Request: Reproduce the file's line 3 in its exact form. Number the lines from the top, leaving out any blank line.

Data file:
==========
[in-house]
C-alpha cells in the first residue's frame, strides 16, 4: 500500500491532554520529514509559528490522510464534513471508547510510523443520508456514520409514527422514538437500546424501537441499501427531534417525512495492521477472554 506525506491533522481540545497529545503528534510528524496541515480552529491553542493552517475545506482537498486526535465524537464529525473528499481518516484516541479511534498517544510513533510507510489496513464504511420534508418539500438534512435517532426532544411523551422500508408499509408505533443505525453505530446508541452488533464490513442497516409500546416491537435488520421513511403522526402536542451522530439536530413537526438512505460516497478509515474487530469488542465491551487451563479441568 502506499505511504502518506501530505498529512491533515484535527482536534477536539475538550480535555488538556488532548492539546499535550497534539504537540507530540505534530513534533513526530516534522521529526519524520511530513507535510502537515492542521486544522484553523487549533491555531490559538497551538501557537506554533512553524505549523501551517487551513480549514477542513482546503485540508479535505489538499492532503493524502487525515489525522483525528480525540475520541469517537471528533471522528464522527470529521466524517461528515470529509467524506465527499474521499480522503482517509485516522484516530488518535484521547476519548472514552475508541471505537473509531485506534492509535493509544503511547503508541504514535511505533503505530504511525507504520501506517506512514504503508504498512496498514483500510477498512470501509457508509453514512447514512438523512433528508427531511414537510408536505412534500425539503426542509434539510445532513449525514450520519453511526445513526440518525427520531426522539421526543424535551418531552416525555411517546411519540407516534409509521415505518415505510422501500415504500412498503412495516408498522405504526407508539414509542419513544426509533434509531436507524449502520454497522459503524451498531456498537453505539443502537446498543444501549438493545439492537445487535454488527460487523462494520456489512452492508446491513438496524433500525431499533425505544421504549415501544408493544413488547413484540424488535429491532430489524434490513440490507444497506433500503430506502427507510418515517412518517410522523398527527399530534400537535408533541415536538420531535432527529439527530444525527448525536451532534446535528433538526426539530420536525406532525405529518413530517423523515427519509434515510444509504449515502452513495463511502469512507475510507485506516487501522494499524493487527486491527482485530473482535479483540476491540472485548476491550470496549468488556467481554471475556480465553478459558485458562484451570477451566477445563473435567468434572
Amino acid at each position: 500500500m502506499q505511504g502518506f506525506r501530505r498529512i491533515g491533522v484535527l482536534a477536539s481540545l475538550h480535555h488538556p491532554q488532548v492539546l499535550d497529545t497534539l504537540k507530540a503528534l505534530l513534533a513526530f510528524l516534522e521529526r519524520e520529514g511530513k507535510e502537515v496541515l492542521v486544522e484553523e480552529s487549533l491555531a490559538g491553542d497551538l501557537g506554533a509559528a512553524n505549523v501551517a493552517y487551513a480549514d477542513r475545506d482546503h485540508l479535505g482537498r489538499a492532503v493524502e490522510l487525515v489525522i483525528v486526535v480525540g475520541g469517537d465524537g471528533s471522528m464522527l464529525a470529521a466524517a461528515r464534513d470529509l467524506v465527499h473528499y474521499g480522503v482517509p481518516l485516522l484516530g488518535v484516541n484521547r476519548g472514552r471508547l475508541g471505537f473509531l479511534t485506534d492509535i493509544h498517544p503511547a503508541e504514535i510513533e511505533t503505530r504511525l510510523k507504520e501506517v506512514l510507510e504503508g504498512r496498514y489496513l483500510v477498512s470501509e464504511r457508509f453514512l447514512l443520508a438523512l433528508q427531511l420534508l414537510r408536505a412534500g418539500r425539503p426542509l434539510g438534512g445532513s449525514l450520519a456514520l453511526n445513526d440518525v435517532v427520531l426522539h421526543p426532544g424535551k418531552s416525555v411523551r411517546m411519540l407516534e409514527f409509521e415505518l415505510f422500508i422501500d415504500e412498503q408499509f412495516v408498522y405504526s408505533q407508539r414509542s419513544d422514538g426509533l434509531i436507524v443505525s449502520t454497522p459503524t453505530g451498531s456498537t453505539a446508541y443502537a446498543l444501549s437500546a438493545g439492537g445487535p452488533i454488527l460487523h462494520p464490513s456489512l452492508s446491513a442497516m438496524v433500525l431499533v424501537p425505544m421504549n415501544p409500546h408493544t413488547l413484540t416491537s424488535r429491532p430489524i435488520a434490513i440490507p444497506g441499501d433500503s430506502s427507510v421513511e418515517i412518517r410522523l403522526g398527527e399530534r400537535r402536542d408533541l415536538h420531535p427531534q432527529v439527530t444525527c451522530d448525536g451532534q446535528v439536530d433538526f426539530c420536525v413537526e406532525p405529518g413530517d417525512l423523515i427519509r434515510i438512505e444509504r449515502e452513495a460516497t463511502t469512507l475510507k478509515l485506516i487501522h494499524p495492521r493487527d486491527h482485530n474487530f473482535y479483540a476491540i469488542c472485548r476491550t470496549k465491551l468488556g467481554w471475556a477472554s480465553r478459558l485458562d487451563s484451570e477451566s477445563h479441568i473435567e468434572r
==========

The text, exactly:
Amino acid at each position: 500500500m502506499q505511504g502518506f506525506r501530505r498529512i491533515g491533522v484535527l482536534a477536539s481540545l475538550h480535555h488538556p491532554q488532548v492539546l499535550d497529545t497534539l504537540k507530540a503528534l505534530l513534533a513526530f510528524l516534522e521529526r519524520e520529514g511530513k507535510e502537515v496541515l492542521v486544522e484553523e480552529s487549533l491555531a490559538g491553542d497551538l501557537g506554533a509559528a512553524n505549523v501551517a493552517y487551513a480549514d477542513r475545506d482546503h485540508l479535505g482537498r489538499a492532503v493524502e490522510l487525515v489525522i483525528v486526535v480525540g475520541g469517537d465524537g471528533s471522528m464522527l464529525a470529521a466524517a461528515r464534513d470529509l467524506v465527499h473528499y474521499g480522503v482517509p481518516l485516522l484516530g488518535v484516541n484521547r476519548g472514552r471508547l475508541g471505537f473509531l479511534t485506534d492509535i493509544h498517544p503511547a503508541e504514535i510513533e511505533t503505530r504511525l510510523k507504520e501506517v506512514l510507510e504503508g504498512r496498514y489496513l483500510v477498512s470501509e464504511r457508509f453514512l447514512l443520508a438523512l433528508q427531511l420534508l414537510r408536505a412534500g418539500r425539503p426542509l434539510g438534512g445532513s449525514l450520519a456514520l453511526n445513526d440518525v435517532v427520531l426522539h421526543p426532544g424535551k418531552s416525555v411523551r411517546m411519540l407516534e409514527f409509521e415505518l415505510f422500508i422501500d415504500e412498503q408499509f412495516v408498522y405504526s408505533q407508539r414509542s419513544d422514538g426509533l434509531i436507524v443505525s449502520t454497522p459503524t453505530g451498531s456498537t453505539a446508541y443502537a446498543l444501549s437500546a438493545g439492537g445487535p452488533i454488527l460487523h462494520p464490513s456489512l452492508s446491513a442497516m438496524v433500525l431499533v424501537p425505544m421504549n415501544p409500546h408493544t413488547l413484540t416491537s424488535r429491532p430489524i435488520a434490513i440490507p444497506g441499501d433500503s430506502s427507510v421513511e418515517i412518517r410522523l403522526g398527527e399530534r400537535r402536542d408533541l415536538h420531535p427531534q432527529v439527530t444525527c451522530d448525536g451532534q446535528v439536530d433538526f426539530c420536525v413537526e406532525p405529518g413530517d417525512l423523515i427519509r434515510i438512505e444509504r449515502e452513495a460516497t463511502t469512507l475510507k478509515l485506516i487501522h494499524p495492521r493487527d486491527h482485530n474487530f473482535y479483540a476491540i469488542c472485548r476491550t470496549k465491551l468488556g467481554w471475556a477472554s480465553r478459558l485458562d487451563s484451570e477451566s477445563h479441568i473435567e468434572r